Sport: It’s not just a game
December 4, 2011 § Leave a comment
Sport. It’s not just a game. While watching the first half of the Australia vs Wales match this weekend I was reminded strongly of this fact very early on.
There were two things that brought this thought to my mind….
1) Before the match kicked off a minute’s silence was held in memory of Welsh football coach, Gary Speed, who died tragically last week.
As soon as the minute silence began the crowd broke into spontaneous applause, just as the crowd did during the Swansea vs Aston Villa match the day after the news broke.
2) The emotion on Welshman Shane Williams’ face – looking down, on the verge of tears -as he sang his national anthem for his country for the last time.
For pride and country
These two incidences reminded me that sport goes beyond being just a game. Beyond winning and losing.
For those who are involved – sportsmen and women – it is not simply a job. It is a life. These men and women play for the honour of representing their country. And I would think that most see that as a privilege. Not everyone gets that opportunity.
Perhaps, as codes have moved from amateur to professional and become more and more focused on making money, some of that passion has been lost in the desire to earn the big bucks. But I think the ‘love of the game’, at the heart of most players, is what keeps them playing, long after their bodies have given up.
An emotional connection
And for fans, I believe, what comes with sport, is an inexplicable, completely irrational emotional connection. With the players they are watching. With the people they watch it with. It may not be logical. But it doesn’t need to be.
If sport were ‘just’ a game it would not garner the strong reactions it does amongst its fans.
Why else would strangers jump and down and hug the person next to them when a group of 15 men clad in black won a little golden trophy? Why else would 80,000 people burst into applause in appreciation of a man they hardly knew?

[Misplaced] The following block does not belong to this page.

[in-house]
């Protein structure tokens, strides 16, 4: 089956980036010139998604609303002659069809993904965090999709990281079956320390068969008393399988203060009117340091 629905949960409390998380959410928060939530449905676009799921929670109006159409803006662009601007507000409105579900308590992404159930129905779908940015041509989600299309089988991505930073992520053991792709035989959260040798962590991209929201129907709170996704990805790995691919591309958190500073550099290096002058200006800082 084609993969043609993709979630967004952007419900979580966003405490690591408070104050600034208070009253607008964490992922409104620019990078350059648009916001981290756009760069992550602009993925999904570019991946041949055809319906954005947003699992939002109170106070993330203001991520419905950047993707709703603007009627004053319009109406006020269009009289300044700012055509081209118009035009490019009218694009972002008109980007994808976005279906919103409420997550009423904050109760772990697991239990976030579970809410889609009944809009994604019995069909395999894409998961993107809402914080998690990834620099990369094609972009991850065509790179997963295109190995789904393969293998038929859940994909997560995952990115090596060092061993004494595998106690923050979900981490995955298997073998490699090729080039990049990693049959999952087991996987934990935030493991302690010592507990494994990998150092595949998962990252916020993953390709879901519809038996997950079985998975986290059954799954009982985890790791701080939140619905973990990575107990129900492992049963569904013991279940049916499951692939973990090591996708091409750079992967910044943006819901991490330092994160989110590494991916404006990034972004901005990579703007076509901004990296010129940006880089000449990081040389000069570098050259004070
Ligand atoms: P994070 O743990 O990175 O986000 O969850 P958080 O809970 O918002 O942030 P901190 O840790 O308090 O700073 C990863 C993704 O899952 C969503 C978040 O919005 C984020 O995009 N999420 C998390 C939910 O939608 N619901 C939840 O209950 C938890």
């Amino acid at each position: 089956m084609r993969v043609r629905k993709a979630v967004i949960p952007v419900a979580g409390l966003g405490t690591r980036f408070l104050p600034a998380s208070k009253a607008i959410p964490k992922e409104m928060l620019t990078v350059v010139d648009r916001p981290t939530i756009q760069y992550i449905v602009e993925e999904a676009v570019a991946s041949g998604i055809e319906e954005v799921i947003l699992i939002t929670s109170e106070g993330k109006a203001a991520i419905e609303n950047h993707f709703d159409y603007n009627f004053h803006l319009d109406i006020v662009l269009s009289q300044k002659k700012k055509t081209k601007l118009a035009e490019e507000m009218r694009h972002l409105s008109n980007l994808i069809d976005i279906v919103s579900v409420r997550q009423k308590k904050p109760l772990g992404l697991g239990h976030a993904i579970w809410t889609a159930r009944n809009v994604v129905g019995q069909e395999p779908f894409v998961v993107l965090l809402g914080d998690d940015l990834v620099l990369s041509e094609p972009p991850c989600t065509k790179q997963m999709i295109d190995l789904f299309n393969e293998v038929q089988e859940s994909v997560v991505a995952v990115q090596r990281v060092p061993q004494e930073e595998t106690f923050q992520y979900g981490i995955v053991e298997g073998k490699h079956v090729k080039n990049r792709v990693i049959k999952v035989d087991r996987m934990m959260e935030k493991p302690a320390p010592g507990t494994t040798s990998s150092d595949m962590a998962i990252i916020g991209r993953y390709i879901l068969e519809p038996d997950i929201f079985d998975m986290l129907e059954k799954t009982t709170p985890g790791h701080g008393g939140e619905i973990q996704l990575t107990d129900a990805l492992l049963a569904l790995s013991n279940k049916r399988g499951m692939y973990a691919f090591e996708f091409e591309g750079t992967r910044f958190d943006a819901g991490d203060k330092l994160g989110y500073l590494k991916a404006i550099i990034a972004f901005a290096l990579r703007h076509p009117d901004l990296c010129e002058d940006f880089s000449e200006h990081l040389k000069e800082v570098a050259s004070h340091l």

Whilst watching the Wales-Australia match I found myself rooting for Shane Williams – willing him to score, to end his career on a high (he did by the way – much to the delight of the Welsh crowd).
Yet I don’t even know the man. I don’t know much about Welsh rugby full-stop. In spite of that I wanted him to score. I got caught up in the emotion of the game.
It’s the same emotional wave that I found myself riding when I watched my first tennis match.
It was the 2008 Wimbledon Men’s Singles Final. Rafael Nadal vs Roger Federer. The match John McEnroe labelled as “the greatest ever seen“.
Watching at midnight, from the other side of the world, I stayed and watched for over seven hours – including rain delays. Watched two men I didn’t now, playing a sport I’d never had time for before.
I yelled, I screamed. I sat with hands clasped tight, tense throughout. And when Nadal fell to the ground, victorious, I was ecstatic.
Now, if that was ‘just a game’ would that be my reaction? I think not.
It may not be hard evidence, but I am sure all of you fans – of whichever sport is ‘yours’ you will understand what I am saying.
Sport. It’s not just a game.